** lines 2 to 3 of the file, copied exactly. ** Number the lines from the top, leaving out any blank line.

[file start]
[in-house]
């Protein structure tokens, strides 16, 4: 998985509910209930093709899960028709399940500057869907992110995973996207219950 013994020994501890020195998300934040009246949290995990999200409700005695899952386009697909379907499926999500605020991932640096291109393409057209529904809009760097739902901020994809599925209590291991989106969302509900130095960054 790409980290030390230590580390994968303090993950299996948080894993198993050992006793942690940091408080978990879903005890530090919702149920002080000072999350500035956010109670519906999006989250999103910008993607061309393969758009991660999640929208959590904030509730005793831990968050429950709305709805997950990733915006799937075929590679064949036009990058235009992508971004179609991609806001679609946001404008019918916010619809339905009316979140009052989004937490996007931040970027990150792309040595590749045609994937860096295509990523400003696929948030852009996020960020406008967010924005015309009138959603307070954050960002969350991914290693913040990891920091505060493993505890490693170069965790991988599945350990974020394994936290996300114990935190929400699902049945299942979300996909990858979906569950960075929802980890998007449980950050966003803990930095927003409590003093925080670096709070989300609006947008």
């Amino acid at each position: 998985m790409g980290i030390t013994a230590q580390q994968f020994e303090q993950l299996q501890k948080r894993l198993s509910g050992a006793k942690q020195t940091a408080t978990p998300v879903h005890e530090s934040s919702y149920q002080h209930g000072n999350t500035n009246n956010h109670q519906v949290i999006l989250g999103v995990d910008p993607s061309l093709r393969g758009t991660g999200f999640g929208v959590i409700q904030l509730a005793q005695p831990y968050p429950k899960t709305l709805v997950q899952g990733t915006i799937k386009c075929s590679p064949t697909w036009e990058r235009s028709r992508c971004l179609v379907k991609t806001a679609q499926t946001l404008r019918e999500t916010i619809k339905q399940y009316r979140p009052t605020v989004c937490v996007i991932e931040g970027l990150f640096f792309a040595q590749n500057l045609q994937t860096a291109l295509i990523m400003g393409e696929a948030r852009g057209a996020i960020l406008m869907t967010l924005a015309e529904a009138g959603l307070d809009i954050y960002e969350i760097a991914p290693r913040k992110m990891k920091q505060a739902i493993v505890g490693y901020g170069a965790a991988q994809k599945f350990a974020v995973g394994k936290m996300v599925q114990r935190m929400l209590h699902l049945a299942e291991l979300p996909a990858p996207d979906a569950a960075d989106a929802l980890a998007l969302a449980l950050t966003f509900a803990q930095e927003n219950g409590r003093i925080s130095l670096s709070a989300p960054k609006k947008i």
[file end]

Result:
């Protein structure tokens, strides 16, 4: 998985509910209930093709899960028709399940500057869907992110995973996207219950 013994020994501890020195998300934040009246949290995990999200409700005695899952386009697909379907499926999500605020991932640096291109393409057209529904809009760097739902901020994809599925209590291991989106969302509900130095960054 790409980290030390230590580390994968303090993950299996948080894993198993050992006793942690940091408080978990879903005890530090919702149920002080000072999350500035956010109670519906999006989250999103910008993607061309393969758009991660999640929208959590904030509730005793831990968050429950709305709805997950990733915006799937075929590679064949036009990058235009992508971004179609991609806001679609946001404008019918916010619809339905009316979140009052989004937490996007931040970027990150792309040595590749045609994937860096295509990523400003696929948030852009996020960020406008967010924005015309009138959603307070954050960002969350991914290693913040990891920091505060493993505890490693170069965790991988599945350990974020394994936290996300114990935190929400699902049945299942979300996909990858979906569950960075929802980890998007449980950050966003803990930095927003409590003093925080670096709070989300609006947008």
């Amino acid at each position: 998985m790409g980290i030390t013994a230590q580390q994968f020994e303090q993950l299996q501890k948080r894993l198993s509910g050992a006793k942690q020195t940091a408080t978990p998300v879903h005890e530090s934040s919702y149920q002080h209930g000072n999350t500035n009246n956010h109670q519906v949290i999006l989250g999103v995990d910008p993607s061309l093709r393969g758009t991660g999200f999640g929208v959590i409700q904030l509730a005793q005695p831990y968050p429950k899960t709305l709805v997950q899952g990733t915006i799937k386009c075929s590679p064949t697909w036009e990058r235009s028709r992508c971004l179609v379907k991609t806001a679609q499926t946001l404008r019918e999500t916010i619809k339905q399940y009316r979140p009052t605020v989004c937490v996007i991932e931040g970027l990150f640096f792309a040595q590749n500057l045609q994937t860096a291109l295509i990523m400003g393409e696929a948030r852009g057209a996020i960020l406008m869907t967010l924005a015309e529904a009138g959603l307070d809009i954050y960002e969350i760097a991914p290693r913040k992110m990891k920091q505060a739902i493993v505890g490693y901020g170069a965790a991988q994809k599945f350990a974020v995973g394994k936290m996300v599925q114990r935190m929400l209590h699902l049945a299942e291991l979300p996909a990858p996207d979906a569950a960075d989106a929802l980890a998007l969302a449980l950050t966003f509900a803990q930095e927003n219950g409590r003093i925080s130095l670096s709070a989300p960054k609006k947008i």